By Joe Costello. From his book Of, By, For: The New Politics of Money, Debt and Democracy
Looking at Western civilization starting around the time of the Ancient Greeks, there are only scattered and relatively short periods of self-government. There were the Greeks and Romans, but after the fall of the Roman republic in the 1st century BC, self-government would disappear from the West for well over a millennium, reappearing briefly in Italy during the Renaissance, in Amsterdam, Switzerland, and in fits and starts in England. It wasn’t until the establishment of the American republic two centuries ago, that self-government reasserted itself and not until the 20th century would it become ubiquitous across Europe.
Contemporary Americans have little regard for history. We have an even greater diminishing appreciation for the rarity of self-government, even less appreciation of this inheritance bequeathed us, and a decreasing priority to pass it to future generations. Republics don’t collapse abruptly, they are gradually eroded, like Rome. The American republic strains under its military weight and paradoxically its great wealth. Republics don’t collapse into anarchy, they shrivel as dispersed power is gradually pulled away from the citizenry and concentrated in centralized government, in the executive.
The only real reform for a republic, as far along the path of decline as the United States is, is to breakup power. Thomas Jefferson was asked how in the last decades of the Roman republic it should have reformed. He replied simply, “Restore independence to all your foreign conquests, relieve Italy from the government of the rabble of Rome, consult it as a nation entitled to self-government, and do its will.”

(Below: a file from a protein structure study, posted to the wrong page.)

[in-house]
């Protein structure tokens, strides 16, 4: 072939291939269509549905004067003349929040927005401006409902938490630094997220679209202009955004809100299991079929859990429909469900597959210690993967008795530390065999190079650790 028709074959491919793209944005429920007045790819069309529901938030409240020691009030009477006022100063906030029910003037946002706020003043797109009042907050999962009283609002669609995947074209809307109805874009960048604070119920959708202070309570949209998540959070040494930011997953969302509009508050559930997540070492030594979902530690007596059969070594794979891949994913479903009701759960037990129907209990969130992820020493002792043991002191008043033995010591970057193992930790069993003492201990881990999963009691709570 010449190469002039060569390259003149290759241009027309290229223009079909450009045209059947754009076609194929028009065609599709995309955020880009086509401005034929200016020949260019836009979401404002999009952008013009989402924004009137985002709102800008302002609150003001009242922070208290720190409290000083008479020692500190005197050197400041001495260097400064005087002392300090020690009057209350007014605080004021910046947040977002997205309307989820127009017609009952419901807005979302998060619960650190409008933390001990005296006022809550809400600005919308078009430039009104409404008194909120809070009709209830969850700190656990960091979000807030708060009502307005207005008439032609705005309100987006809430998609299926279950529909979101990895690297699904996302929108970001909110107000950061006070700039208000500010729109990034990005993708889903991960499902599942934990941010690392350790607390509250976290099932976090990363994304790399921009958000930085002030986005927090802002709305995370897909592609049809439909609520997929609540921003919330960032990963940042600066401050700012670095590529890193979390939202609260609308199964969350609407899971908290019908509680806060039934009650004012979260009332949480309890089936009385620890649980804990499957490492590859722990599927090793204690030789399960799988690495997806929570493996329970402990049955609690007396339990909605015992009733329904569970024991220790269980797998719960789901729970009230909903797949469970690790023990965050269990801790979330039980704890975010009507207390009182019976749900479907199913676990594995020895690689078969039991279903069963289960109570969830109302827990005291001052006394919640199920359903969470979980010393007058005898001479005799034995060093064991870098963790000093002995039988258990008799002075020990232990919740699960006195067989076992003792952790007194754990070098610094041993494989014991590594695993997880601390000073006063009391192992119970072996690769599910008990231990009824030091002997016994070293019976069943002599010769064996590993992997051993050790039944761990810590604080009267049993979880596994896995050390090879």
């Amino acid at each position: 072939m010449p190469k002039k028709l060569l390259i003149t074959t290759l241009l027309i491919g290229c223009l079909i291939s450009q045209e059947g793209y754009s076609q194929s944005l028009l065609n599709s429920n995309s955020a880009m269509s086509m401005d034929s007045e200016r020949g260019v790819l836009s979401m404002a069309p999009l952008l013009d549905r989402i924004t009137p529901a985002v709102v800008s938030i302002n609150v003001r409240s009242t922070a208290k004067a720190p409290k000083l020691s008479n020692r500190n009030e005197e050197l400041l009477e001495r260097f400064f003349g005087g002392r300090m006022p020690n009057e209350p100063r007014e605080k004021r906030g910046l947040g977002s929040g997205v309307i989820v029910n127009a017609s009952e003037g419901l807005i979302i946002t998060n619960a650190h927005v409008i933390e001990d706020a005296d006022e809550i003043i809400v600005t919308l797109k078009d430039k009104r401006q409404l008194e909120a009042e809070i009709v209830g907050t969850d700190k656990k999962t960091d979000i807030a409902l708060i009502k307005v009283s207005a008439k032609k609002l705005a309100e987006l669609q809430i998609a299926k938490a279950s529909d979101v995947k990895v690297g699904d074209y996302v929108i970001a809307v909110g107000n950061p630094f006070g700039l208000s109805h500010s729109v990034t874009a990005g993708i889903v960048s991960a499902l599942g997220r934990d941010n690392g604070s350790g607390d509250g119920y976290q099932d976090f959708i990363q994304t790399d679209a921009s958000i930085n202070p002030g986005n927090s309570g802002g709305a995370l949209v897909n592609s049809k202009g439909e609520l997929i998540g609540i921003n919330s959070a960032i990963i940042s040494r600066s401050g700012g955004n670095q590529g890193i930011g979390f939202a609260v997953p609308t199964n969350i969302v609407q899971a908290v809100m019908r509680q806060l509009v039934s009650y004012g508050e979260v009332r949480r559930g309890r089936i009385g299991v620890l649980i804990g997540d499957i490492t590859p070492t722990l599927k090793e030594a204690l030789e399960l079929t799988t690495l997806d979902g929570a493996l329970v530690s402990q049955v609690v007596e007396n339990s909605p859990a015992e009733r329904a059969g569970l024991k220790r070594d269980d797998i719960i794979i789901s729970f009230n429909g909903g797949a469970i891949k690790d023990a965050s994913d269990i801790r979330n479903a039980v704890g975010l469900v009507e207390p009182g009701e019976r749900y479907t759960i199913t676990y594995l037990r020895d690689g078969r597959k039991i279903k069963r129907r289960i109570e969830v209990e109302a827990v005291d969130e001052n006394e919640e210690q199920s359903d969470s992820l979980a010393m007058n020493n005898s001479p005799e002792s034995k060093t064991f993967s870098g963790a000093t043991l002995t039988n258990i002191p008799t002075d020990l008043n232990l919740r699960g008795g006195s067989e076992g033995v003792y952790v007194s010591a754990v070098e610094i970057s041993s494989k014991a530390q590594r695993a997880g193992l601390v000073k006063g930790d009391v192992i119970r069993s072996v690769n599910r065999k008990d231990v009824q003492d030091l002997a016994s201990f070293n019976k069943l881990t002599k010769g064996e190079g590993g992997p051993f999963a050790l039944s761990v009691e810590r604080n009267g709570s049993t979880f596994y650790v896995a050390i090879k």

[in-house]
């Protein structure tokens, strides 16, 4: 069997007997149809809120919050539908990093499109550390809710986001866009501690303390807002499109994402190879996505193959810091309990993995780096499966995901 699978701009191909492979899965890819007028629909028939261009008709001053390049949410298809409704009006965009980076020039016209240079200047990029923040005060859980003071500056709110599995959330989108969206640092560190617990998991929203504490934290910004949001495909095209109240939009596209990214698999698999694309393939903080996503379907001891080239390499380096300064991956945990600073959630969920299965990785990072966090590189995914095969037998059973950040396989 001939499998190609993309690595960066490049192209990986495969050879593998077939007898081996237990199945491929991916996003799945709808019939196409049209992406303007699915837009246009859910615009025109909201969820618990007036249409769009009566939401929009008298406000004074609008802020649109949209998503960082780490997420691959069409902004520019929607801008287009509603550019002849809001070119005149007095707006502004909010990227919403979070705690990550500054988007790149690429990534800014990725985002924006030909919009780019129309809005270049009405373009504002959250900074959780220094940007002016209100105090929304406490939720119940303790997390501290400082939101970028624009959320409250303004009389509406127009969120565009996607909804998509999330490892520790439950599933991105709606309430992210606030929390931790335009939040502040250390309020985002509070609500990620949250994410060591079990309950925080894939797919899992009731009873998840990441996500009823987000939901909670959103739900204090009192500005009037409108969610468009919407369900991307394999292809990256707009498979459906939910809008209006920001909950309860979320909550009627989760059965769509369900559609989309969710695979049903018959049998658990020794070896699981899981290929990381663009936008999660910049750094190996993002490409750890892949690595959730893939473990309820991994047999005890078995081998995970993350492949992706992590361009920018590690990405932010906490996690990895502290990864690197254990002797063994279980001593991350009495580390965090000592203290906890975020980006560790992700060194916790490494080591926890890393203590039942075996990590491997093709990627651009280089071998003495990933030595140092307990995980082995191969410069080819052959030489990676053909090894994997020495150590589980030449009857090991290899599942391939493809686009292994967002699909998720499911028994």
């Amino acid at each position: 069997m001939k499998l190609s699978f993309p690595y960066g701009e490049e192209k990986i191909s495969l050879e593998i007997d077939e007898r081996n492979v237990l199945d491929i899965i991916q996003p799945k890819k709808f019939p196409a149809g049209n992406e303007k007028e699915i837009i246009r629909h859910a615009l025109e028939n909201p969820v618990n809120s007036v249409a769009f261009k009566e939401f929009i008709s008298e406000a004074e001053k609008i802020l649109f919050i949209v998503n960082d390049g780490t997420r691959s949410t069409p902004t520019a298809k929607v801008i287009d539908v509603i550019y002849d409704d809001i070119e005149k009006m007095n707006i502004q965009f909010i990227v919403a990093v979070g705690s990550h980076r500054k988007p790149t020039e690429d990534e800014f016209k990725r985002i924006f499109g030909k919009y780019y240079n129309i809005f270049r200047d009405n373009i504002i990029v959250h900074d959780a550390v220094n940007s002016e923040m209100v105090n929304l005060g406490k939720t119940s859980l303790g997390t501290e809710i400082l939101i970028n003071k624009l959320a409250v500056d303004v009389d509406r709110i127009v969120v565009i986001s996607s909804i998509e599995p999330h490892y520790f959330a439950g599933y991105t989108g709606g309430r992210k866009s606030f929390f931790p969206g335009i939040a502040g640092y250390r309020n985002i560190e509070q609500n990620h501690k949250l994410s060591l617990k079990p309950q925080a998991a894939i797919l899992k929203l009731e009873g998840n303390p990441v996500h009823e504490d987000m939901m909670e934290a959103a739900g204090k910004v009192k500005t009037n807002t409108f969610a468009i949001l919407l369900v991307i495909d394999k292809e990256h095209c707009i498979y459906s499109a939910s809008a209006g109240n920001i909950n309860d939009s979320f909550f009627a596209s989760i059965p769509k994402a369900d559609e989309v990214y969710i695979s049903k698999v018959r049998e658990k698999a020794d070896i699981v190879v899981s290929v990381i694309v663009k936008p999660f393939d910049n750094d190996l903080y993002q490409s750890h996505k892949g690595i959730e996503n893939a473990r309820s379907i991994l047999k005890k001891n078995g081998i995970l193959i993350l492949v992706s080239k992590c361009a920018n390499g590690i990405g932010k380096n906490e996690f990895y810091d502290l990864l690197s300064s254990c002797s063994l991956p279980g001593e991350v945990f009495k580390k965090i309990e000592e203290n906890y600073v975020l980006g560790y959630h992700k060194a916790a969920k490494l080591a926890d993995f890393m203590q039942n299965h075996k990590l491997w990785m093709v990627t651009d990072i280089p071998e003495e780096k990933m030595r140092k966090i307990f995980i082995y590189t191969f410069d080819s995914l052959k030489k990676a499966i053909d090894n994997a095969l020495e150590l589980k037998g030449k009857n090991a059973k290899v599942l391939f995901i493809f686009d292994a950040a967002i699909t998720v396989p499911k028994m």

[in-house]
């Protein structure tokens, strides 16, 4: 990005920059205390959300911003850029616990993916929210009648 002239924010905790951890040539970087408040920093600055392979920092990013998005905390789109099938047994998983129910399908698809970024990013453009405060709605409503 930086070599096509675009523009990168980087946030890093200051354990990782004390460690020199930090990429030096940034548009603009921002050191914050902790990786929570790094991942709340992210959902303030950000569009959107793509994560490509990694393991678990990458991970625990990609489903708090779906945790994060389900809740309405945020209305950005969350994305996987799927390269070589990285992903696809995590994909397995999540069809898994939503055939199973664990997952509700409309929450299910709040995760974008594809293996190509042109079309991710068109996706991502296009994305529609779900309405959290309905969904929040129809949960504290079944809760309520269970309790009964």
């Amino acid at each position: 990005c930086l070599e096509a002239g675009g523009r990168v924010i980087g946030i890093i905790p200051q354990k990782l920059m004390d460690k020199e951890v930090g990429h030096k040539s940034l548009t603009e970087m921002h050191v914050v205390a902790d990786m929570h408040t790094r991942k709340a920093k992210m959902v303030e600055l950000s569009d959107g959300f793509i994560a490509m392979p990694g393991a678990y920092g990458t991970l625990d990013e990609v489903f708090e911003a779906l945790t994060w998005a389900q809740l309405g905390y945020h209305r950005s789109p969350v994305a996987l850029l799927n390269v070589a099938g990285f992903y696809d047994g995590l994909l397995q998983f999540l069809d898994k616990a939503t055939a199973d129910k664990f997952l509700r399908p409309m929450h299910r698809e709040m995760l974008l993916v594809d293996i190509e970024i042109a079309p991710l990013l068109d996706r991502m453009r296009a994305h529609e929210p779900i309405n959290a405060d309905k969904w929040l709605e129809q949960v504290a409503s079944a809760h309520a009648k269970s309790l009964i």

The ability for the United States to undertake such a restoration can only spring from the will of the American people. Yet looking beyond the degradation of America’s institutions, we see the republic as a sensibility has declined amongst the people themselves.
Political culture defines the political health of the people; the culture’s decline leads way to the government’s. A few years ago, HBO had an entertaining and educational series called Rome, about the last decades of the Roman republic. In one scene (starts 4:20), they did an exceptional job of simply putting forth the idea of popular decline. In the middle of his war with Octavian, Marc Antony is lulling around Egypt smoking opium and bedding Cleopatra. At this point, Rome is a stinking cesspool. Dressed in Egyptian garb and wearing eyeliner, he gets a message from Octavian taunting him as a coward. Furious and with no self-knowledge of his very un-Roman environment, Antony demands an opinion of his cowardice from Lucius, his chief military-aid.
Lucius, who in the series represents Rome’s old republican virtues, replies Antony is no coward but, “You do have a strong disease in your soul. A disease that will eat away at you until you die.”
Antony replies, “Really, what is this is disease?”
Lucius, “I’m not a doctor. But, I recognize your symptoms. I have the same sickness.”
We Americans have the same disease and we all must fight against it. The only cure is democratic political participation. These processes are the cornerstone of our experience and they must be regular features of our daily lives.